Here are the cameras that are watching you on the roads:

  • Digital Gatso Speed Camera – in a fixed place designed catch speeding motorists
  • Truvelo Combi speed camera- in a fixed place designed catch speeding motorists with two cameras.
  • Average speed camera – catches motorists who speed between two fixed points – usually between the start and finish of roadworks
  • Mobile speed cameras – set up at accident blackspots by local police
  • ANPR cameras – Automatic Number Plate Recognition, software checks your number plate
  • Red light cameras – at traffic lights where there’s a lot of accidents
  • Traffic violation cameras – at box junctions, bus lanes etc
  • Truvelo D-Cam speed cameras- Found in the central reservation, monitoring multiple lanes

Remember, the cameras are there for a reason, to keep you, your passengers, other road users and pedestrians safe; drive safely and within the speed limit and you’ll never get your photo taken!

The speed camera is a classic part of the British landscape. First introduced more than two decades ago, the big yellow Gatso is instantly recognisable, visible from afar and always signposted and yet drivers still manage to get caught by them.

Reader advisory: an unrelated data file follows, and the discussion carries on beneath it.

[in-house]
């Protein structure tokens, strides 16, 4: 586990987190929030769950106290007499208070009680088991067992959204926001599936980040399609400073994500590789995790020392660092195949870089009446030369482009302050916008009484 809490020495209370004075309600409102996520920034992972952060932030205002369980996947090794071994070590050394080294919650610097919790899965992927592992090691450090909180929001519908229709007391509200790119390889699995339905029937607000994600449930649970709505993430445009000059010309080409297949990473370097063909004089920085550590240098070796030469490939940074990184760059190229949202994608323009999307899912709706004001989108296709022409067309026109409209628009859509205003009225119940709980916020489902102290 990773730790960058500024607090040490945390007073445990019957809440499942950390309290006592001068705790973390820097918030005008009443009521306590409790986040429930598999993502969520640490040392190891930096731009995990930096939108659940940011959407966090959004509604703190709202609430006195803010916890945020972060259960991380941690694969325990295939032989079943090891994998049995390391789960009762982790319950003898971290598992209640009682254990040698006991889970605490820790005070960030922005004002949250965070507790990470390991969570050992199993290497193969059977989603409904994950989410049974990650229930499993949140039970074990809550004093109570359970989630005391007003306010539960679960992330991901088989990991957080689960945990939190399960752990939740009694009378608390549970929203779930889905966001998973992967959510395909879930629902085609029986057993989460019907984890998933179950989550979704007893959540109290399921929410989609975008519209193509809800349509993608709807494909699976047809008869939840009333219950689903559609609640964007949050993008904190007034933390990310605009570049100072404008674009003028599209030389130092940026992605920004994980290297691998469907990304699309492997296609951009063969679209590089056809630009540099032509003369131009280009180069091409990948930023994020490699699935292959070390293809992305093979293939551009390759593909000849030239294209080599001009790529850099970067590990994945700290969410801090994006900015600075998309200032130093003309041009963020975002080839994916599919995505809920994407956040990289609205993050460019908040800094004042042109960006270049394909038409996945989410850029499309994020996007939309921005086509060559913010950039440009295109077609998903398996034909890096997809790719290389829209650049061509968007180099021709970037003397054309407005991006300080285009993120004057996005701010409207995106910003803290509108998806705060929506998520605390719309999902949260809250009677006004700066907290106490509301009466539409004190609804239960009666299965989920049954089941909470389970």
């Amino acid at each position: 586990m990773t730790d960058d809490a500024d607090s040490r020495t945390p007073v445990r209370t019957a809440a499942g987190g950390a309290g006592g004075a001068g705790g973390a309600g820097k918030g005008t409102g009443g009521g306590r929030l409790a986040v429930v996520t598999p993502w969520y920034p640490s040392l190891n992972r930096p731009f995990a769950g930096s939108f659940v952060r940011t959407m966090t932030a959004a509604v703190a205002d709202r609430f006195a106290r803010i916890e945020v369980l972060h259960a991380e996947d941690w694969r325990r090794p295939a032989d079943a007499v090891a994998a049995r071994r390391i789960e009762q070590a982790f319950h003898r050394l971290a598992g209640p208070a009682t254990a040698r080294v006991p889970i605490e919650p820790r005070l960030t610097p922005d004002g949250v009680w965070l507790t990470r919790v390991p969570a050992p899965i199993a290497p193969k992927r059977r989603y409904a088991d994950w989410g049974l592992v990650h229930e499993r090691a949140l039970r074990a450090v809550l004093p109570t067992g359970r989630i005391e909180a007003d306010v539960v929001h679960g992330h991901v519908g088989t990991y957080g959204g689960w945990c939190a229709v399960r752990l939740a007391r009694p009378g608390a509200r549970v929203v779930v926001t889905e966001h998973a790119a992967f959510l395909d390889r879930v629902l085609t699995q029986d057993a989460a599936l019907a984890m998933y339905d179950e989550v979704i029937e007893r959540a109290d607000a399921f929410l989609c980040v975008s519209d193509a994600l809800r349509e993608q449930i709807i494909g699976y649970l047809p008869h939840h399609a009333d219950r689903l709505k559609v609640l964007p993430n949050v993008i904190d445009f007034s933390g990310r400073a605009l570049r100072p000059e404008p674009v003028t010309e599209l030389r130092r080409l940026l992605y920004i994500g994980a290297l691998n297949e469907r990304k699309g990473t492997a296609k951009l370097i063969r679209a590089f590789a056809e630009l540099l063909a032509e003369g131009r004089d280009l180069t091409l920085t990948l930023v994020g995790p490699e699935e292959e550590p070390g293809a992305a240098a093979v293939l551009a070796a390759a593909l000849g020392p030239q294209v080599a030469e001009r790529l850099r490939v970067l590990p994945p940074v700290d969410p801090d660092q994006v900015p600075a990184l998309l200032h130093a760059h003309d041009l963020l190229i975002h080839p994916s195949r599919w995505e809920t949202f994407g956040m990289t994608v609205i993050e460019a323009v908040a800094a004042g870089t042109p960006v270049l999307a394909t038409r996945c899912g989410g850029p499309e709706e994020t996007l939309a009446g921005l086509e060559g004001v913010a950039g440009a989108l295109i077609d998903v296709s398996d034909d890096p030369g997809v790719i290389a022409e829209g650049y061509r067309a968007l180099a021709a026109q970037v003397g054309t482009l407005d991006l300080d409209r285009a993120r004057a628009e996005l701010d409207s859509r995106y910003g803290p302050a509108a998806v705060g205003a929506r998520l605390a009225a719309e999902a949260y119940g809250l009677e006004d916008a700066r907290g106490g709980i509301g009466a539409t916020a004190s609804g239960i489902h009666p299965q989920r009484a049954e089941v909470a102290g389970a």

But, now the Gatso speed camera isn’t the only surveillance and safety device on UK roads. In fact, on any given trip you could be photographed by literally hundreds of cameras, each with their own job. Here are the most common types, and what you can do to avoid a hefty fine for contravening them…

Digital Gatso Speed camera

These are the most common, the most recognisable, and arguably the most hated of all cameras on the road. The majority of speed cameras work by using radar to detect a car’s speed. If it’s above the posted limit, the camera will take two pictures, and use the distance the car has travelled between them as evidence of its speed, usually backed up by painted lines on the road to give a definitive answer.

These cameras can theoretically operate at any speed above the limit – you could be ticketed for doing 31mph in a 30mph zone, for example. In reality, they’re more likely to allow a few mph above the limit – the accepted average is 10 per cent plus 2mph, though this isn’t set in stone.

By law, these cameras must be easy to spot; they’re painted bright yellow, often situated in the middle of the road and well signposted. If you’re caught, it’s difficult to argue your way out of it, only if all speed limit signs are illegible or if you can prove that the camera wasn’t calibrated correctly.